I Ran Iraq for 20

By 1st Lt. Frank Wheatly

CAMP LIBERTY, Iraq – I have an unreasonable passion for free t-shirts. Fortunately I am deployed to Iraq, where opportunities exist for Soldiers who are willing to endure running various distances to be rewarded with a free t-shirt.

There are typically two to three races each month on Victory Base Complex, the largest Forward Operating Base in Baghdad. Race distances range from 5K to full 26.2-mile marathons. I enjoy races for many reasons, but the most important is the break they provide from the routine of physical training. While many people do not enjoy running, the idea of running with hundreds of other people and a prize to strive for changes a standard run into an exciting community event. When a live band, free beverages and snacks, giant start/finish signs, and photographers taking pictures are added to the scene, it becomes an event not to be missed.

Three types of runners show up to the races: good runners, bad runners and non-runners. The good runners are experienced; they pace themselves, they are not intimidated by those around them and they run their race. They know their capabilities and they usually leave with free t-shirts.

Bad runners are the most prevalent at races. They do not consistently pace themselves, start too quickly out of a foolish desire to pass everyone at the start of the race and do not know proper runner’s etiquette.

Non-runners are the most admirable. They are not influenced by faster people passing them, they run with a sense of purpose, and they value the event and the cause more than anything else. These three types of runners are obvious at races. The good runners start at various places in the pack, but usually finish at the front. Bad runners start at the front of the pack and often flame out around the halfway mark, finishing in the mix. Non-runners are the ones running in groups, talking and laughing and finishing care-free.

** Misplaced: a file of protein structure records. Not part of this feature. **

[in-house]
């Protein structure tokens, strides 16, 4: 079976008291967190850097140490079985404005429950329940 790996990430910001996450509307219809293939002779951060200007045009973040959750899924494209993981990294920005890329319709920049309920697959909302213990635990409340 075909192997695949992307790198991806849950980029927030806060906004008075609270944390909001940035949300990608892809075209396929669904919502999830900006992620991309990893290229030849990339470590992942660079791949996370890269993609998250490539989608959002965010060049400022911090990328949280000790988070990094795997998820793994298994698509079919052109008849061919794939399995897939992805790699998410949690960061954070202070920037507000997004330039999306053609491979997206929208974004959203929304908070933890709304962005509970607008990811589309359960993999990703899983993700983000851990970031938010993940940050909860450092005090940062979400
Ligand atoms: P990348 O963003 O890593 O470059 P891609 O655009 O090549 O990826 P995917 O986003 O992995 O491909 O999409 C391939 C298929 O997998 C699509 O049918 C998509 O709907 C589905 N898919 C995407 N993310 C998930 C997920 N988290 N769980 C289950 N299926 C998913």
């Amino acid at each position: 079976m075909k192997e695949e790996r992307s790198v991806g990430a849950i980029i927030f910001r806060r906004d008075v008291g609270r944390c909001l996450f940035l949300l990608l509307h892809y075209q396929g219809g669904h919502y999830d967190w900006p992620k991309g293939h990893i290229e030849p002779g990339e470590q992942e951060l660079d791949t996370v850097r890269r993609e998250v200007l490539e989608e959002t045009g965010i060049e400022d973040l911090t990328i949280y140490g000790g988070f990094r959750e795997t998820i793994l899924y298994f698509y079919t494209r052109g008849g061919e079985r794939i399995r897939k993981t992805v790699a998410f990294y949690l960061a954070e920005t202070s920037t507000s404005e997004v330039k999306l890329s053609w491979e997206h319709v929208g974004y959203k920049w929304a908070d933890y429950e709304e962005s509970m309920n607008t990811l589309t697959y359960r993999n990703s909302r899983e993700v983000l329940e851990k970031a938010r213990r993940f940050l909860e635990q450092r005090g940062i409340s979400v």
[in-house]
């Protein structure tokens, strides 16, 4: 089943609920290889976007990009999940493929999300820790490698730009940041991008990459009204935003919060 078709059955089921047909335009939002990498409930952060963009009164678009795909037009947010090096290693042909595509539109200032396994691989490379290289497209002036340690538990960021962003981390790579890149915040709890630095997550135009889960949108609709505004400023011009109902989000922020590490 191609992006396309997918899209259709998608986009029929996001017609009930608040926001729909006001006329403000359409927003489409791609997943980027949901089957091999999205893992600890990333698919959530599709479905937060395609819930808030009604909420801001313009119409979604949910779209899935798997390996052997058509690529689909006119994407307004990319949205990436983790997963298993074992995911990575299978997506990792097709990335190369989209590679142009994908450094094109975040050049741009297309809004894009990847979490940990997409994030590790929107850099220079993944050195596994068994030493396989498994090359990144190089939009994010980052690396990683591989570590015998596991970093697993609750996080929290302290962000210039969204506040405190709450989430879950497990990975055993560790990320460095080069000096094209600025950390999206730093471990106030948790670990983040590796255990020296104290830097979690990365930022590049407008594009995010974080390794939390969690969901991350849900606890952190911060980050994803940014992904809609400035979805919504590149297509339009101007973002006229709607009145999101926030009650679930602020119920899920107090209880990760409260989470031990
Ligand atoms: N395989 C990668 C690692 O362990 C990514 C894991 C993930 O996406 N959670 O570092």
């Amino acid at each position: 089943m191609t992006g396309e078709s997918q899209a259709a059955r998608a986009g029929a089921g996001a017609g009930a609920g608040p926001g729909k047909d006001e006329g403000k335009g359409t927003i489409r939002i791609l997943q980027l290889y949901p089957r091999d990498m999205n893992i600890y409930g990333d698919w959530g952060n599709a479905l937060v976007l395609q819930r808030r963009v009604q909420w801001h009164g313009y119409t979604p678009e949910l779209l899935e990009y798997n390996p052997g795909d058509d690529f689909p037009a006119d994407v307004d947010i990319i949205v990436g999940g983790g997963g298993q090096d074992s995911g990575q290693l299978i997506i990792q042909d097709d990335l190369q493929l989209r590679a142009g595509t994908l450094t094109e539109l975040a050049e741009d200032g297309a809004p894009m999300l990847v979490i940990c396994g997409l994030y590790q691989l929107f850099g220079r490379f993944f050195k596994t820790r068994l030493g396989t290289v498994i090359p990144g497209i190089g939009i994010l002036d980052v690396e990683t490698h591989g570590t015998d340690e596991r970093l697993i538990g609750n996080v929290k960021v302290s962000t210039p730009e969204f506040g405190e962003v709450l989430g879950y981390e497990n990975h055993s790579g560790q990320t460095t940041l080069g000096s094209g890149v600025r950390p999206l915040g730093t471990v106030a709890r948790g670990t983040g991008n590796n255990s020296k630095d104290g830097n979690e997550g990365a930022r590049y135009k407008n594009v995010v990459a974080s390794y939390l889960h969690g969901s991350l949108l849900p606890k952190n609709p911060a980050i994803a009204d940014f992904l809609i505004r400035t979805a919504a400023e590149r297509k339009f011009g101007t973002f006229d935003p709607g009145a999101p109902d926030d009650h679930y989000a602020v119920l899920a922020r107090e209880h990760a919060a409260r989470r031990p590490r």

I know this because I am a bad runner. I take offense when people pass me or when I see slower people ahead of me. My heart frequently hurts throughout the race, and although my pace is actually varying, I feel like I am sustaining my top speed. I do not completely understand runner’s etiquette, but I do know violations when I see them, such as running even with someone rather than tailing or passing, or trying to start a conversation with a runner wearing headphones. Those who I know historically finish around my time I view as rivals.

And of course, I value the free t-shirt above all else. If there are no free t-shirts to win, the chances of me running the race are negligible. Should two races occur on the same day, I will run in the one with more t-shirts or the shorter of the two. If all conditions are equal, then I will make my decision based on what t-shirt I anticipate being “cooler.”

While I may sound a little overboard, I know that I am not alone in this mentality. I cannot count the number of times I have heard someone say, “I’m just here for the t-shirt.” Much banter and trash-talking occurs within my battalion about who has the most t-shirts and anyone who misses a race had better have been on a mission; if not, they will have a hard time living it down. But honestly speaking, I think my fellow Soldiers and I have not encountered a race in support of something disagreeable yet or we might reconsider the t-shirt obsession. Realistically, I do not think I would run in a race if it promoted “Stealing Candy from Babies,” but I would be tempted. Over here, it is easy to trust that every race will be for something worth supporting, so I have not had to make that tough decision yet.

Even before running a race over here, I set a goal of getting twenty free t-shirts over the course of my year. Currently, I have six and an “I owe you,” which is what races give out when the t-shirts don’t arrive in the mail in time for the start.

The distance to my goal is unknown, yet unimportant. While I am not in shape to run a marathon (or even a half marathon), if that is the distance between the start and the t-shirt, as a bad runner, I intend to power my way to the finish, no matter how miserable the journey. From my experiences, the journey has been surprisingly enjoyable. Rivals have turned into friends, weather has been great, and I have been able to see and trample on parts of VBC that I would not encounter without participating in races.

I have run through a lightning storm, along scenic ponds, amidst mud puddles, by a biblical tomb-like cave, over bridges, under a palace, past multiple bag-pipe players, around speed bumps and into a few other runners on my quest to twenty t-shirts. I have heard of various Iraqi war trophies being taken in the early parts of this war, but for me, the t-shirts I acquire during Operation Iraqi Freedom are my war trophies.

Each shirt, while somewhat painful to win, brings to mind positive memories of challenges met, shared experiences and beneficial friendships. While more runners diminish my chances of winning t-shirts, more runners increase the amount of fun at an event, so whether you are a good runner, bad runner or non-runner, come see what the t-shirt buzz is all about. I look forward to sharing the race experience with you, but look out, because I will not share my t-shirts, nor will I hesitate to pass you at the end as I strive for twenty!

By 1st Lt. Frank Wheatly